Against the Odds: Three African-American Women to Discuss the Road to Math Ph.D.s

AMHERST, Mass. - Three women who made history in 2000 by being the first three African-American women to earn doctoral degrees in mathematics at the University of Maryland will visit the University of Massachusetts campus later this month. The women will discuss the challenges they faced in being both female and African-American in a field that is largely dominated by non-minority males at the highest levels.

Tasha Innis, Sherry Scott Joseph, and Kimberly Weems will speak at 10:30 a.m., Monday, April 29, in room 101 of the Campus Center. The panel discussion is titled "Against the Odds: Three African-American Women Talk about Their Passion for Mathematics and Their Paths to Ph.D. Degrees." The talk is geared for faculty members and graduate students in mathematics, science, and engineering.

The discussion is part of the Northeast Alliance for Graduate Education and the Professoriate, a five-year, $5-million project funded by the National Science Foundation and aimed at attracting minorities to doctoral programs in math, science, and engineering. The Northeast Alliance is headed by UMass and includes the Massachusetts Institute of Technology, and Pennsylvania State, Rutgers, and Boston universities. The collaborative effort is aimed at recruiting, supporting, and mentoring under-represented minority students pursuing careers in science, math, or engineering.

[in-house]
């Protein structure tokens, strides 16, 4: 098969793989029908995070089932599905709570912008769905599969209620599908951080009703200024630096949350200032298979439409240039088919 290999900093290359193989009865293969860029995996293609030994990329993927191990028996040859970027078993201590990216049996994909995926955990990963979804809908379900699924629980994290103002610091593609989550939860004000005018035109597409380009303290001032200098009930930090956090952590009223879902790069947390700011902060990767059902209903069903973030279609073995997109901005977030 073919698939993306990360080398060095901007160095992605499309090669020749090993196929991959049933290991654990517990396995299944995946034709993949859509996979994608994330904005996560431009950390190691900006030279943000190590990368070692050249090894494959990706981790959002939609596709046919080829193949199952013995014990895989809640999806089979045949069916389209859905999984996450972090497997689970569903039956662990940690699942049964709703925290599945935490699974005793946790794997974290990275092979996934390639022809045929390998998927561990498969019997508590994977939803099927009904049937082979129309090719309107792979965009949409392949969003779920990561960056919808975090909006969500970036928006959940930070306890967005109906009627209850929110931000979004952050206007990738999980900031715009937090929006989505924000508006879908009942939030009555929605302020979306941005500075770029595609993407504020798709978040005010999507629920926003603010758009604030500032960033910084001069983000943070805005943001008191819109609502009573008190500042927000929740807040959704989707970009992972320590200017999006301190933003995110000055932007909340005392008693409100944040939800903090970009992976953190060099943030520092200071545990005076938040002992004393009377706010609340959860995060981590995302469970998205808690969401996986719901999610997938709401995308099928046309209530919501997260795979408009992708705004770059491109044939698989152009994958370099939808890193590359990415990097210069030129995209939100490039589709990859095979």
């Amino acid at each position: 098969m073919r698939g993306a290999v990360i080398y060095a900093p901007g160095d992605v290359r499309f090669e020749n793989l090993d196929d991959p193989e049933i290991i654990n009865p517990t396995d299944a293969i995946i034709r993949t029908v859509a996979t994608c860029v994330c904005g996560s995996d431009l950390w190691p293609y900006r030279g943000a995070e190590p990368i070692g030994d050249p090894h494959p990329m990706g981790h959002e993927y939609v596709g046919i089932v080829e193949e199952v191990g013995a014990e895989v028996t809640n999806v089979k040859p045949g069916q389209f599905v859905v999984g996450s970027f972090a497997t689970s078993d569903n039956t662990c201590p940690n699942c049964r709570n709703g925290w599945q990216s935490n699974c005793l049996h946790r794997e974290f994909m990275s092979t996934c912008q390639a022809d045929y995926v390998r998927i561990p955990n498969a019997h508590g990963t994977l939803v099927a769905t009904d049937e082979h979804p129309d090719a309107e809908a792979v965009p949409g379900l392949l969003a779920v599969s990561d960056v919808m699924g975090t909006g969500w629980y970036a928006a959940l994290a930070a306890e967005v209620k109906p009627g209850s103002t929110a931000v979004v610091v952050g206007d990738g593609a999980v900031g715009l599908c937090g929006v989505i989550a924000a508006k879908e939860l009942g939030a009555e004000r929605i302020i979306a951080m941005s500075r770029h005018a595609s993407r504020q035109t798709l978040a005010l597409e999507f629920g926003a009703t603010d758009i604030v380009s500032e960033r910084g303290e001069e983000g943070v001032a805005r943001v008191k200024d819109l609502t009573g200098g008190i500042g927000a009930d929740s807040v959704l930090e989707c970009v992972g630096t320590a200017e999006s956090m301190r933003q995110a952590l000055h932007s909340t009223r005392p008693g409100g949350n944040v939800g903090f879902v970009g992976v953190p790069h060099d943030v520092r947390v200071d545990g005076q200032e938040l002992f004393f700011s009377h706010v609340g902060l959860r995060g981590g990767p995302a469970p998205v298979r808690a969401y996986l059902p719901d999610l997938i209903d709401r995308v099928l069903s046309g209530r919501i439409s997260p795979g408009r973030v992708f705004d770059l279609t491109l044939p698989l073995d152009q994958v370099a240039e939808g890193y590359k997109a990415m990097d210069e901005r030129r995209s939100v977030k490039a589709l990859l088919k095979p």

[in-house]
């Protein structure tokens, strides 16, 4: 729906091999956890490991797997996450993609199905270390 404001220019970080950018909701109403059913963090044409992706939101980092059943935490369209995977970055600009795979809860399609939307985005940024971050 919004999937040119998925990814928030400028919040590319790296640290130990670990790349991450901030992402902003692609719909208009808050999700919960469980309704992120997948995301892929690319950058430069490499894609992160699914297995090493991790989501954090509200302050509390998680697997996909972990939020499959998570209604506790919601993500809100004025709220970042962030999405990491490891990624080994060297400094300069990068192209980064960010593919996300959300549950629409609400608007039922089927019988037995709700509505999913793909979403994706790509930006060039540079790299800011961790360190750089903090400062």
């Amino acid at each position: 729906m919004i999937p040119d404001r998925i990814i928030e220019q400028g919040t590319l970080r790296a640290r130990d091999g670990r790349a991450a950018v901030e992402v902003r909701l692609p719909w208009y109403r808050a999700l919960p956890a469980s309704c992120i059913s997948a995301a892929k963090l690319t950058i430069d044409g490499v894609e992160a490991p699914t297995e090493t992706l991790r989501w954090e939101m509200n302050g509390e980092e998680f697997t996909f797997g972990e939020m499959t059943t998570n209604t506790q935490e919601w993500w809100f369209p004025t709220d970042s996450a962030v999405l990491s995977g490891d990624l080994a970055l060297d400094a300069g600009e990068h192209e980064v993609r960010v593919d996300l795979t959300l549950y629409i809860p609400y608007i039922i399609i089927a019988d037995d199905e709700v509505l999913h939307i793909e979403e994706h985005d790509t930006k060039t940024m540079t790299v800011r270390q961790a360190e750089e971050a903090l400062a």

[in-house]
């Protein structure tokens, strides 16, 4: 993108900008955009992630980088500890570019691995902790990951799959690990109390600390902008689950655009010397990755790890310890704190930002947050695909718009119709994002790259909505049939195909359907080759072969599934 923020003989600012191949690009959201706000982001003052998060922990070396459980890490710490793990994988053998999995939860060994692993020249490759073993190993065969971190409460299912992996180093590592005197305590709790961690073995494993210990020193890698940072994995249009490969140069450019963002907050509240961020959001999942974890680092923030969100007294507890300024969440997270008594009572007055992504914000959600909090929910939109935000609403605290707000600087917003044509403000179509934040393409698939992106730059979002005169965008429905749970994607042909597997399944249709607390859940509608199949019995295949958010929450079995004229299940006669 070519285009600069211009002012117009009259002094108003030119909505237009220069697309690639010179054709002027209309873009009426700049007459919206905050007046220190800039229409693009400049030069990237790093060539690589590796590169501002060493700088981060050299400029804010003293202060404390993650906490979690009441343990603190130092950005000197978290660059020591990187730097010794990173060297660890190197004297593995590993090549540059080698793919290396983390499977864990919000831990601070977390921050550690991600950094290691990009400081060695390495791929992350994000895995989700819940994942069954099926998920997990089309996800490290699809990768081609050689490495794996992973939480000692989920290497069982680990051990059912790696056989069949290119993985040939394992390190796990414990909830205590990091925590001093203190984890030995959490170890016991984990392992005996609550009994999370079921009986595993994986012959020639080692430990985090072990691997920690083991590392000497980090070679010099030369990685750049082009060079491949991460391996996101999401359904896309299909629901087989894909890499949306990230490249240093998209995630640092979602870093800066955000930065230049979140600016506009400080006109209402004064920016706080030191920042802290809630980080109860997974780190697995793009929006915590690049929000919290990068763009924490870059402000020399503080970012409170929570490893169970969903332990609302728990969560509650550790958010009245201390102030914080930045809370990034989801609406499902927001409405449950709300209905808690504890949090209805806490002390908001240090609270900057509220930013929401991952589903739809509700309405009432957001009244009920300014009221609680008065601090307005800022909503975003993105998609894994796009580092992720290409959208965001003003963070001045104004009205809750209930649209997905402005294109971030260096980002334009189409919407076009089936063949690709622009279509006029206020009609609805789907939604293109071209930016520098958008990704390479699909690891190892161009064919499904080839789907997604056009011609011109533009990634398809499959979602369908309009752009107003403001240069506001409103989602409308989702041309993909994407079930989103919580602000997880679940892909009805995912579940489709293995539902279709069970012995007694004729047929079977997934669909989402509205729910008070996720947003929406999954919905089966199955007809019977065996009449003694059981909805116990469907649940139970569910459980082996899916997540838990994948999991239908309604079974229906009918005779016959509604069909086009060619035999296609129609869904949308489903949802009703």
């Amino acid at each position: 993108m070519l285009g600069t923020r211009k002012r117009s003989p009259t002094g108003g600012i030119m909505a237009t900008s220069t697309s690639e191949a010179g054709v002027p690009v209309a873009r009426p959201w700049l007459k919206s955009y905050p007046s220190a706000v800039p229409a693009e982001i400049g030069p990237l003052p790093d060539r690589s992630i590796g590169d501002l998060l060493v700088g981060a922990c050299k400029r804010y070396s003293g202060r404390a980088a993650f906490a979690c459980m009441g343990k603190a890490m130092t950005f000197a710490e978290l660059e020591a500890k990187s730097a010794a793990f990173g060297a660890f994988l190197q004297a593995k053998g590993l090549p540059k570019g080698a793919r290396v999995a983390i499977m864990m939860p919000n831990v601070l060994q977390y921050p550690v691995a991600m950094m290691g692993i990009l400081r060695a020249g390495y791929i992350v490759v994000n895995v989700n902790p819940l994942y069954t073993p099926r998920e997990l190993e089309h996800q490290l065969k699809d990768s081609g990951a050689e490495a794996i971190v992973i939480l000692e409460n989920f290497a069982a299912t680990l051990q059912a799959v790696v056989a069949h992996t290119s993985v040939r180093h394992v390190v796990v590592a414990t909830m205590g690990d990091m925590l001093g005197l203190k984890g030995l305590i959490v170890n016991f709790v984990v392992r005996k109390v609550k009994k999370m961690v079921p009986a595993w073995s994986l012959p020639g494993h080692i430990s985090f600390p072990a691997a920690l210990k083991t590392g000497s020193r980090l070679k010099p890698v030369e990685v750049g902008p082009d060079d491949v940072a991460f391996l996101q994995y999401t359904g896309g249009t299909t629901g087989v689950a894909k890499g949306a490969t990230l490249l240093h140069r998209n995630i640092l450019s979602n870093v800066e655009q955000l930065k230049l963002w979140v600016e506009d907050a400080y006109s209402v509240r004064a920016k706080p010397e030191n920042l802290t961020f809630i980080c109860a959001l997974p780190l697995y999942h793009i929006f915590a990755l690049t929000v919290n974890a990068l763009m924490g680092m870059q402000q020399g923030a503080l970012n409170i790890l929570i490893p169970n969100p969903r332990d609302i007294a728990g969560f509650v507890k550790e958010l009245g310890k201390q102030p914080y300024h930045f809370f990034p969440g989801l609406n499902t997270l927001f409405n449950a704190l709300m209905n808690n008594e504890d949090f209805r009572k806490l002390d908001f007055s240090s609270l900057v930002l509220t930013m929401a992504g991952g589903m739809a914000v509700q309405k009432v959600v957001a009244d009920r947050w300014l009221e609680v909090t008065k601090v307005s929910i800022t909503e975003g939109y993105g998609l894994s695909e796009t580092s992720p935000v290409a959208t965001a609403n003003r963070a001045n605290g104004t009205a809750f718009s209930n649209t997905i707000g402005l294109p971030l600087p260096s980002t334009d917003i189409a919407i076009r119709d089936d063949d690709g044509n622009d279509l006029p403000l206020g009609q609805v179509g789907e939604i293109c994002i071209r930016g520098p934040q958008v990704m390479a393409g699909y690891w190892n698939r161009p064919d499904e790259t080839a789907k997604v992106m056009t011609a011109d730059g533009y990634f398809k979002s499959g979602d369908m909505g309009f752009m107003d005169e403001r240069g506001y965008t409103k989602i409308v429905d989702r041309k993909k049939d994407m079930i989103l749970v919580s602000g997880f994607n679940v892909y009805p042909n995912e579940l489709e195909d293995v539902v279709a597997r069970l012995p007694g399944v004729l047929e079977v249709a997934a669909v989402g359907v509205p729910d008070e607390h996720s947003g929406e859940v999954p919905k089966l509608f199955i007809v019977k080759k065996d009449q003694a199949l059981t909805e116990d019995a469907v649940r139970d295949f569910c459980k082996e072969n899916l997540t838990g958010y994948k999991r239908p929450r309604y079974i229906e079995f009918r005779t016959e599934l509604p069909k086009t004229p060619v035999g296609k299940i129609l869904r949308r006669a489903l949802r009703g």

Innis, Joseph, and Weems received their doctorates in 2000. Weems is a postdoctoral researcher at North Carolina State University; Joseph is an assistant professor at Bowie State College in Bowie, Maryland; and Innis is the Clare Booth Luce professor of mathematics at Trinity College in Washington, D.C.

"We are very concerned about the issues of how to attract students to these fields, and once candidates are enrolled in a graduate program, how to provide the support and the role models that increase the likelihood of receiving a degree," said Provost and Senior Vice Chancellor for Academic Affairs Charlena Seymour, a co-principal investigator on the UMass team working on the project. "We are looking forward to hearing from these very accomplished women about what strategies worked for them, and what we can do at UMass to increase diversity and to help young people from all walks of life to successfully prepare for the future." UMass faculty also serving as co-principal investigators are Donald St. Mary, chair of the mathematics and statistics department; Donald Fisher, of mechanical and industrial engineering; and Sandra Peterson and Peter Hepler of biology. Ann Lewis serves as director of the Northeast Alliance.